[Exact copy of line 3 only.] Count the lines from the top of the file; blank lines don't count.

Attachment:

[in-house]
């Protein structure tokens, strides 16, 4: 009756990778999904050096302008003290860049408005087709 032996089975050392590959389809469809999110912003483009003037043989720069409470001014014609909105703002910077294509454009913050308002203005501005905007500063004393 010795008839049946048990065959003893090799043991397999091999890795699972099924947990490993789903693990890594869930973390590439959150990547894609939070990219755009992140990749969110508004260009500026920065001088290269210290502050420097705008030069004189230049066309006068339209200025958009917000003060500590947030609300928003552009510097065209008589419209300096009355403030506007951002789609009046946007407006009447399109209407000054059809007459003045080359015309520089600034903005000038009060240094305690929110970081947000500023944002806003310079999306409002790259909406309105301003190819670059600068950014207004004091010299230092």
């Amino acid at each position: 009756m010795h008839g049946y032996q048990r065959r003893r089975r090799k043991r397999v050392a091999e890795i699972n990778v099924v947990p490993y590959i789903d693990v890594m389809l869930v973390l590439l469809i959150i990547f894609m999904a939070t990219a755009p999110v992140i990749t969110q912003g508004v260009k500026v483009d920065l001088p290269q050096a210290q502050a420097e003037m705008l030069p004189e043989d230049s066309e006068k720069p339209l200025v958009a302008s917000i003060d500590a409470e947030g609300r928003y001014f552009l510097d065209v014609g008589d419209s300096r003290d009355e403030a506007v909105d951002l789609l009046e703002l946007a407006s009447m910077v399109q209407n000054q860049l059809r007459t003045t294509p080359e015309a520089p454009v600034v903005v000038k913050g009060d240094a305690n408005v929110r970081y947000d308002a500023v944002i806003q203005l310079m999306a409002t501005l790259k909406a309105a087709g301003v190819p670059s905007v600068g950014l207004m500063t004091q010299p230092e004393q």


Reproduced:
């Amino acid at each position: 009756m010795h008839g049946y032996q048990r065959r003893r089975r090799k043991r397999v050392a091999e890795i699972n990778v099924v947990p490993y590959i789903d693990v890594m389809l869930v973390l590439l469809i959150i990547f894609m999904a939070t990219a755009p999110v992140i990749t969110q912003g508004v260009k500026v483009d920065l001088p290269q050096a210290q502050a420097e003037m705008l030069p004189e043989d230049s066309e006068k720069p339209l200025v958009a302008s917000i003060d500590a409470e947030g609300r928003y001014f552009l510097d065209v014609g008589d419209s300096r003290d009355e403030a506007v909105d951002l789609l009046e703002l946007a407006s009447m910077v399109q209407n000054q860049l059809r007459t003045t294509p080359e015309a520089p454009v600034v903005v000038k913050g009060d240094a305690n408005v929110r970081y947000d308002a500023v944002i806003q203005l310079m999306a409002t501005l790259k909406a309105a087709g301003v190819p670059s905007v600068g950014l207004m500063t004091q010299p230092e004393q």